While penalties vary between jurisdictions, maximum penalties for simple cannabis offences remain high in some States. In New South Wales, the maximum penalty for possession of cannabis leaf is two years imprisonment or a $2,000 fine, or both.(91) In Western Australia, under the Misuse of Drugs Act 1981, the lowest range of penalties for simple drug offences (involving being at premises where drugs are being smoked, possessing or using prohibited drugs or possessing or cultivating prohibited plants) is a maximum fine of $2,000 or imprisonment for 2 years or both.(92) In Queensland, the maximum penalty for possession of less than 500 grams of cannabis is 15 years imprisonment and/or a $300,000 fine if dealt with on indictment, or 2 years imprisonment and/or a $6,000 fine if dealt with summarily.(93) In Tasmania, the possession of cannabis attracts a maximum penalty of $5,000 or 2 years imprisonment or both(94) and cannabis law reform such as has occurred in South Australia, the ACT or the Northern Territory is probably unlikely. As the Australian Bureau of Criminal Intelligence remarked:

Decriminalisation would have a significant negative impact on Tasmania as it may result in the loss of the entire opium poppy industry in the State. Tasmania is licensed by the United Nations ... the continuation of this licence is partly subject to the adherence of strict drug laws.(95)
National Task Force on Cannabis

In April 1992, the National Drug Strategy Committee(96) convened a National Task Force on Cannabis to produce papers summarising the current state of knowledge about the drug. 'While the Task Force was not given the role of developing a national policy on cannabis, it was thought that the review papers prepared for the Task Force could contribute to the development of such a policy, by providing a sound scientific knowledge base.'(97)

The Task Force commissioned papers on the health and psychological effects of cannabis use, legislative options for cannabis use, cannabis consumption patterns and public opinion. Following consideration of these reports, the Task Force produced a number of recommendations. In particular, it recommended that the possession, unsanctioned cultivation, sale and non-therapeutic use of cannabis in any quantity should remain illegal, but that 'jurisdictions consider discontinuing the application of criminal penalties for the simple personal use or possession of cannabis, without compromising activities aimed at deterring cannabis use.'(98) The Task Force also recommended that an analysis be conducted of the cannabis notice schemes in operation in South Australia and the Australian Capital Territory.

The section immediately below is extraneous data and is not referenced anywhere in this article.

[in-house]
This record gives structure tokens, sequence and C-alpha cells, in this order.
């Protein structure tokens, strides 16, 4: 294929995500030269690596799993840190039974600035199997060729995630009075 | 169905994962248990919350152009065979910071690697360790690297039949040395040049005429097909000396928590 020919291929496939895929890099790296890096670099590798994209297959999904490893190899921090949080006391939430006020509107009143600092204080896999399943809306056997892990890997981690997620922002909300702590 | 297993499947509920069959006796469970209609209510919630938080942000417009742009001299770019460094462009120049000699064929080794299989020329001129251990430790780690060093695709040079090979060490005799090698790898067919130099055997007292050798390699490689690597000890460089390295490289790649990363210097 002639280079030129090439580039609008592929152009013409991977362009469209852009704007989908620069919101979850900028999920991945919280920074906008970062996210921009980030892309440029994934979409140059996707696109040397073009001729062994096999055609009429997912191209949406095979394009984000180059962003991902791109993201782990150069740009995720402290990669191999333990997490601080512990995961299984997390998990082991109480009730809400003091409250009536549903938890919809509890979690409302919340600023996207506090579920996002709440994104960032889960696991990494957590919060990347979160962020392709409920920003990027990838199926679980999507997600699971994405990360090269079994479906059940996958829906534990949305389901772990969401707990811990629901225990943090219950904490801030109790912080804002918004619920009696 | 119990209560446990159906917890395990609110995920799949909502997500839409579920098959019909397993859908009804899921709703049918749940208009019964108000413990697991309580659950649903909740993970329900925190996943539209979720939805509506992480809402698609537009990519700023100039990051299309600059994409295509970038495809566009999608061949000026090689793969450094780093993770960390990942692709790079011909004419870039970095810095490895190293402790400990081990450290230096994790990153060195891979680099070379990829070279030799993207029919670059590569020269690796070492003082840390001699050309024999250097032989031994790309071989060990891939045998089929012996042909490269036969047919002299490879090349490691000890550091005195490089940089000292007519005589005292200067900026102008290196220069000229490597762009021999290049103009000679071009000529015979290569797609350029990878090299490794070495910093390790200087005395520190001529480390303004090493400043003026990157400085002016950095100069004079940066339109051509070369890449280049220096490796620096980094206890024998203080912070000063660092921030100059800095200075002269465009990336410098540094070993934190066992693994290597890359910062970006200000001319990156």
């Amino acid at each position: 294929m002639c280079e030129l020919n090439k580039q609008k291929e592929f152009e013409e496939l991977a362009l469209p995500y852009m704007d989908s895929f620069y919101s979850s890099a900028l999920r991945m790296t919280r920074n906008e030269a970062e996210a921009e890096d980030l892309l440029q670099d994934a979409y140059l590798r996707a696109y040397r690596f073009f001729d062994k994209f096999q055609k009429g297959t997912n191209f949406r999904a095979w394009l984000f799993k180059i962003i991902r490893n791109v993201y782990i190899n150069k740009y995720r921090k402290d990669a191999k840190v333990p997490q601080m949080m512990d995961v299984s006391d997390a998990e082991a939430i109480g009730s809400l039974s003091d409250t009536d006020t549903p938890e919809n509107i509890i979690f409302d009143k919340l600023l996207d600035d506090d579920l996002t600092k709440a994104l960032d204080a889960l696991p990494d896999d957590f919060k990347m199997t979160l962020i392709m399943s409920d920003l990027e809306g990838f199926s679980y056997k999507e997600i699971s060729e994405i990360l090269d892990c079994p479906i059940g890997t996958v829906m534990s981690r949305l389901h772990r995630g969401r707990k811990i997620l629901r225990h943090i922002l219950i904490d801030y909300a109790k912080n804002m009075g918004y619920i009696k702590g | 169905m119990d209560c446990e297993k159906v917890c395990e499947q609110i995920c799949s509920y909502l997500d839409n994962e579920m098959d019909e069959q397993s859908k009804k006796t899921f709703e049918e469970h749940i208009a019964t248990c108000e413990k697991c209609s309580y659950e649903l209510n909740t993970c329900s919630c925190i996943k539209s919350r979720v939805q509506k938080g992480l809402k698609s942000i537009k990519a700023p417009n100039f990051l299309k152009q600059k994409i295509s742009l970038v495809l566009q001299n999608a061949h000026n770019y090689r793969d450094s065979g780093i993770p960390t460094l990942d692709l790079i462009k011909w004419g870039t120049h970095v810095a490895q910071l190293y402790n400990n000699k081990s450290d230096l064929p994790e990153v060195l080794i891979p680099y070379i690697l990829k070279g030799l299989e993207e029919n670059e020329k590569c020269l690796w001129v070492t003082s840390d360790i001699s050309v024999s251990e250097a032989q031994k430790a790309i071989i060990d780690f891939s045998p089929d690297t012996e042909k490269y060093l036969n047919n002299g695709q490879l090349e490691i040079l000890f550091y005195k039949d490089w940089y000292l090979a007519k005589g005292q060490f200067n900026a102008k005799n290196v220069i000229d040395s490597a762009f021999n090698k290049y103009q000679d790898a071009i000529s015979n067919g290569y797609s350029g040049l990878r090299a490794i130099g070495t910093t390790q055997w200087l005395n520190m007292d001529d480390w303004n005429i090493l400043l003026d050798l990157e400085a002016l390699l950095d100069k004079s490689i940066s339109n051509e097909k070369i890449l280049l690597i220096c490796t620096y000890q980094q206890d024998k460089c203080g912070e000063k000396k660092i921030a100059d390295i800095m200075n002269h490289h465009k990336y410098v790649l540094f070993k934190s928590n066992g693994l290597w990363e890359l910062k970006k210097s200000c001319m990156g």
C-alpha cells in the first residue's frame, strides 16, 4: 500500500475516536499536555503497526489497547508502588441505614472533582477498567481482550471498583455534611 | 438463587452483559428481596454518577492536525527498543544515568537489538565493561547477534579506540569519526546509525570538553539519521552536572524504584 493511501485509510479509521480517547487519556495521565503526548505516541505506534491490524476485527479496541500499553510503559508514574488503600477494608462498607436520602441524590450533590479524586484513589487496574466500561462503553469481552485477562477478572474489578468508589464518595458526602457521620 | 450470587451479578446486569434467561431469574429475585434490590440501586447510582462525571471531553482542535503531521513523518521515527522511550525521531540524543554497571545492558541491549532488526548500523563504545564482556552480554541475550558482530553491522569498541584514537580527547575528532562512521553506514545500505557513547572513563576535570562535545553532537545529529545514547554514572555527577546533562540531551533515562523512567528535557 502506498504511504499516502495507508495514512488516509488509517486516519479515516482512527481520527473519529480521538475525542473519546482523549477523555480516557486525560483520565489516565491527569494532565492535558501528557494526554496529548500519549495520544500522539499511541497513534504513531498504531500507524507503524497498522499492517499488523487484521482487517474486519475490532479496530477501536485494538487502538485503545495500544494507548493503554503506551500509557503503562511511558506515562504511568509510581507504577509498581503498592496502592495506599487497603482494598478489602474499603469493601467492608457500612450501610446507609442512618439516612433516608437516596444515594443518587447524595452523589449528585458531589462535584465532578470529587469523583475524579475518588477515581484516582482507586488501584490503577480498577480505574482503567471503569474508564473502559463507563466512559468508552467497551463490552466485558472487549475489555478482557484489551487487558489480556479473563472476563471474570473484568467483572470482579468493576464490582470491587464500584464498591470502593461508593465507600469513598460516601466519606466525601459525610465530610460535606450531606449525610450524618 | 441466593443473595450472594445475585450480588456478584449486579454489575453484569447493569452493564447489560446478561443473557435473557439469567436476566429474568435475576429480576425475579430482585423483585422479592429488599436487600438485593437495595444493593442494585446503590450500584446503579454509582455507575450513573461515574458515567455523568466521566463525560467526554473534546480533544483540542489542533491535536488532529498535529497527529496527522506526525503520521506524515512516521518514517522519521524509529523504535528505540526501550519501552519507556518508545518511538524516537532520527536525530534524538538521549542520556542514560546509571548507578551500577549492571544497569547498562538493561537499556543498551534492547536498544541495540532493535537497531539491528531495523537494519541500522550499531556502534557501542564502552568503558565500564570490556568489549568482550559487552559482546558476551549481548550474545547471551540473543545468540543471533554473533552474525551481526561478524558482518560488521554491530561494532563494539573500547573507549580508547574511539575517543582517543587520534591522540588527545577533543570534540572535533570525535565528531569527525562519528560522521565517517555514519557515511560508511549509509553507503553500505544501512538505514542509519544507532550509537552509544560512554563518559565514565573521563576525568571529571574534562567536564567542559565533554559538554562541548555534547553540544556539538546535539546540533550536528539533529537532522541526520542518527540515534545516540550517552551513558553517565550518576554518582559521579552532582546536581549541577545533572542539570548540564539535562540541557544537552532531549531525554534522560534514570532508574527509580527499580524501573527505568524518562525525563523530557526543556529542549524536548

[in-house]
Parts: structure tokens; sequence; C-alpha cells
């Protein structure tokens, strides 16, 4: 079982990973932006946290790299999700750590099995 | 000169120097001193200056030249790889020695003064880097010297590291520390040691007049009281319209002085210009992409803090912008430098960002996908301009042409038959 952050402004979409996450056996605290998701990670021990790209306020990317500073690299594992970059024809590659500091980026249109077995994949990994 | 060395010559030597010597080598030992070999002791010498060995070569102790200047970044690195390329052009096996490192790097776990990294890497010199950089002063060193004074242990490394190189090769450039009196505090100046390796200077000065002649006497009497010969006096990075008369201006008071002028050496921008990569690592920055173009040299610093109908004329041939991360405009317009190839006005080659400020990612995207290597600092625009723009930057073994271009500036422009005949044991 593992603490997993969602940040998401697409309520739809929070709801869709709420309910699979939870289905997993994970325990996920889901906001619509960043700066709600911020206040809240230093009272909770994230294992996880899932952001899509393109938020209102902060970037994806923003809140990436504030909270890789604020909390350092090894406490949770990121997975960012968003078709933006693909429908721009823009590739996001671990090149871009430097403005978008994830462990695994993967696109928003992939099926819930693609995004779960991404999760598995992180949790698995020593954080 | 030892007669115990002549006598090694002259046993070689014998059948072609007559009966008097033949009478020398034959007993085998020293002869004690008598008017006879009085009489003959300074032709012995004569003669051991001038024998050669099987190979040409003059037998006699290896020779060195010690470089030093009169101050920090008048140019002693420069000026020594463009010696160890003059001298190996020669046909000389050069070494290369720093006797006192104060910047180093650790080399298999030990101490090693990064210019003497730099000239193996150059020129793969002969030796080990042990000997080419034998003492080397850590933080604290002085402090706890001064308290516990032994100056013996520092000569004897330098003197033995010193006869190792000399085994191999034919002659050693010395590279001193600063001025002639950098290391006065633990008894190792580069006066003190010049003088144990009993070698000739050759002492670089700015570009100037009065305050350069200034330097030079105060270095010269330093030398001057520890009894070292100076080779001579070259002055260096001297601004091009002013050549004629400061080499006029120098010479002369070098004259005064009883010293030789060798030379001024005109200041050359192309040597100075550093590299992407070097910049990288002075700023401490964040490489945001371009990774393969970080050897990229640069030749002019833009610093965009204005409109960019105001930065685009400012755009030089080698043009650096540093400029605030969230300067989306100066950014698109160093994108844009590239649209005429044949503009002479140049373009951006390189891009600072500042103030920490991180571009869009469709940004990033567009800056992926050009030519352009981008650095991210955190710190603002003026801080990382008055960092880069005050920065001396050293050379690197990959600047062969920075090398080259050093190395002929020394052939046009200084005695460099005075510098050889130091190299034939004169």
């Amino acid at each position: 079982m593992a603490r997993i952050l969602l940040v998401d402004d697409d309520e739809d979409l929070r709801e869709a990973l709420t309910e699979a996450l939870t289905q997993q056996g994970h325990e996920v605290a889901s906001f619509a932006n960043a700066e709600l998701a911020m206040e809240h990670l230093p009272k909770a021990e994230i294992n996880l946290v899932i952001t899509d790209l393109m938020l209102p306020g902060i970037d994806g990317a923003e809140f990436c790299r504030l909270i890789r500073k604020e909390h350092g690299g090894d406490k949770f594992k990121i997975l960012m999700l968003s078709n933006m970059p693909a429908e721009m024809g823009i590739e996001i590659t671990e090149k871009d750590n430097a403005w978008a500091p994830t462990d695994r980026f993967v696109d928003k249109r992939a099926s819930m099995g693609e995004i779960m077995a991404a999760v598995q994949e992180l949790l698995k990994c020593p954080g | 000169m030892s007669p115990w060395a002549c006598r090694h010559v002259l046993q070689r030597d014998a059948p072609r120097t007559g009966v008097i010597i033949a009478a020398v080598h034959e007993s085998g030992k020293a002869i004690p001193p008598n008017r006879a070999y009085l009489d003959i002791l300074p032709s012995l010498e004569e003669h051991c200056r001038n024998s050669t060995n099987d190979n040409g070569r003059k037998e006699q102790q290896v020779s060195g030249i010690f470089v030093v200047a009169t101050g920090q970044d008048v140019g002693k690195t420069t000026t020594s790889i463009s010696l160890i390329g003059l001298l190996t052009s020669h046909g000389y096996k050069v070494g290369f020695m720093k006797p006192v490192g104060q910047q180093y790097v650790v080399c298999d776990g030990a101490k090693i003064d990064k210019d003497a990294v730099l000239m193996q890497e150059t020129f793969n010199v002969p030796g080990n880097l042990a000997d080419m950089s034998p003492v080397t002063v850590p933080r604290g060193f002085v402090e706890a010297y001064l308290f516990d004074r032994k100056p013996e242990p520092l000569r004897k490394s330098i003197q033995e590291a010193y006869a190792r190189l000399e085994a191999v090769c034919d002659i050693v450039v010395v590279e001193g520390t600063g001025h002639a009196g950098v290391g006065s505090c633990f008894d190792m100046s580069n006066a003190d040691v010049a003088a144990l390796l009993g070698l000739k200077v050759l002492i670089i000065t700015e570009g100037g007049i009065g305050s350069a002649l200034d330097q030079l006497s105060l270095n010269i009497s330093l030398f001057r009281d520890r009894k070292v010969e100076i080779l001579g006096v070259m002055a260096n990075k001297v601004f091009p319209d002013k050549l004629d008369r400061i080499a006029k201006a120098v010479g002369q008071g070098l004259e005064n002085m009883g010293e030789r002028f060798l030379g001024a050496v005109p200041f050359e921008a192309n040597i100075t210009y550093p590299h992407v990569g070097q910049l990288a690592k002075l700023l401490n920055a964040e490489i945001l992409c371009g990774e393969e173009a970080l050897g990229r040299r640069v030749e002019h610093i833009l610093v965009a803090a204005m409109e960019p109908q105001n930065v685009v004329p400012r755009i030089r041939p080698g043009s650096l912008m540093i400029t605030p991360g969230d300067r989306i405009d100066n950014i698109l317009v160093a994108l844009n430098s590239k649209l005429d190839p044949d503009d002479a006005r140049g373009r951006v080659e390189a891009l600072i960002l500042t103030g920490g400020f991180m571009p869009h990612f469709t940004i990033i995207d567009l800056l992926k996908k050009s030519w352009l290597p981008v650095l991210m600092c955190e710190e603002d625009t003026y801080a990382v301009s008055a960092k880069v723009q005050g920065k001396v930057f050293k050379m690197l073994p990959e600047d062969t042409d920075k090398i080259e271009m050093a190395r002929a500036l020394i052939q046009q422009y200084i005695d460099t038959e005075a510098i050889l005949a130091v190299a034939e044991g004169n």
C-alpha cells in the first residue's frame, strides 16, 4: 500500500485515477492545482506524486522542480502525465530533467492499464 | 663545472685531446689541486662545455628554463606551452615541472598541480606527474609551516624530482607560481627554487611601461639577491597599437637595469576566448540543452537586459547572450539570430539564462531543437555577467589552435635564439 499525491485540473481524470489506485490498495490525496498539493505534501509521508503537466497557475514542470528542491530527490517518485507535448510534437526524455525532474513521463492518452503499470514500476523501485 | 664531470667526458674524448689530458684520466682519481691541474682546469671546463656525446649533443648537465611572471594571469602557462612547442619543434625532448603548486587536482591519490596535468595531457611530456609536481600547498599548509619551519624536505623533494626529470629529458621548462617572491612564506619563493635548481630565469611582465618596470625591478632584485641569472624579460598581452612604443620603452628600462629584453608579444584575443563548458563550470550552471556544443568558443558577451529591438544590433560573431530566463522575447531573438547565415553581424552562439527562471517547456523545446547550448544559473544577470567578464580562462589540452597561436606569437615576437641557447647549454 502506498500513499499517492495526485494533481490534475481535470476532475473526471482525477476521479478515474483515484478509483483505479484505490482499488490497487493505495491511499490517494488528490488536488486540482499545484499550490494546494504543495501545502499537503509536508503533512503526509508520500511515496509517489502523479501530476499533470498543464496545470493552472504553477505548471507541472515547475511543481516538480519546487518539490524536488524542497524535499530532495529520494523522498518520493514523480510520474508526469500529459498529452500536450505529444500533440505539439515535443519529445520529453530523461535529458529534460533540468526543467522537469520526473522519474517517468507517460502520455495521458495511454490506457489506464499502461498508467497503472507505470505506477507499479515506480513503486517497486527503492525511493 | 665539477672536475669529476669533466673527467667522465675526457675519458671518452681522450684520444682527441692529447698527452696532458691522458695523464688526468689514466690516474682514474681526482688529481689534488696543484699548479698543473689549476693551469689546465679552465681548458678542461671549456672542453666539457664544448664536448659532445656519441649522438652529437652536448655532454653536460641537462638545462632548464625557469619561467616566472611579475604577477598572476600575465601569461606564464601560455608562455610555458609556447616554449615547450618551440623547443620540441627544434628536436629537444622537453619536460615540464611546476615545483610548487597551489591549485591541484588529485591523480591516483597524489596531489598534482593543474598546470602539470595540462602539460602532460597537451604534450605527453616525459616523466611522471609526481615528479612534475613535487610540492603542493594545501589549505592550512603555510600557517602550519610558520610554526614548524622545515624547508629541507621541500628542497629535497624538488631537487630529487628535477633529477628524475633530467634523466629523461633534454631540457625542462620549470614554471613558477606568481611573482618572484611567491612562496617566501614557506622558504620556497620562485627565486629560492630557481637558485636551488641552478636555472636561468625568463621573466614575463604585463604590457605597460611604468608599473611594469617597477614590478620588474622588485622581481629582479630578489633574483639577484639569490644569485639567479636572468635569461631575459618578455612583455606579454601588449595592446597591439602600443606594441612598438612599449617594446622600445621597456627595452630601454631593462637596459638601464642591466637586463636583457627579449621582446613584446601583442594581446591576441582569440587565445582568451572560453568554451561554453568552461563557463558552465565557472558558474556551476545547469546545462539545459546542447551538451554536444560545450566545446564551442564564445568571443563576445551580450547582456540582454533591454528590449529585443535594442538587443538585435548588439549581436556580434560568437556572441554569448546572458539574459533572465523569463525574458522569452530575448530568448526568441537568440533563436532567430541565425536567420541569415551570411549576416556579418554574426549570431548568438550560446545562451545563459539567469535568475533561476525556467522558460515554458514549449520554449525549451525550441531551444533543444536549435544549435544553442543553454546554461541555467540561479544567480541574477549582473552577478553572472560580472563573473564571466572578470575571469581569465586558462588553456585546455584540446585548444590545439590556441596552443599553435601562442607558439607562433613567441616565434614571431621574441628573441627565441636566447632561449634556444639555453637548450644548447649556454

Feasibility Research into the Controlled Availability of Heroin

Heroin has also come under the spotlight with the presentation of two reports from Feasibility Research into the Controlled Availability of Opioids conducted by the National Centre for Epidemiology and Population Health and the Australian Institute of Criminology. An 'in principle' feasibility study of the provision of heroin to dependent users was published in 1991. It recommended that the study proceed to Stage 2, an examination of the logistical feasibility of such a trial. The Stage 2 report, presented to the ACT Chief Minister in 1995, recommended three pilot studies to assess the usefulness of heroin as a maintenance treatment for dependent heroin users. Progression to each pilot would depend on the success of the previous pilot study. It was recommended that:

  • the first pilot should be conducted over a six month period and involve 40 heroin dependent users resident in the ACT who have had experience in methadone treatment programs;
  • a second pilot should be conducted over a six month period and involve 250 dependent heroin users resident in the ACT who have had experience with methadone treatment;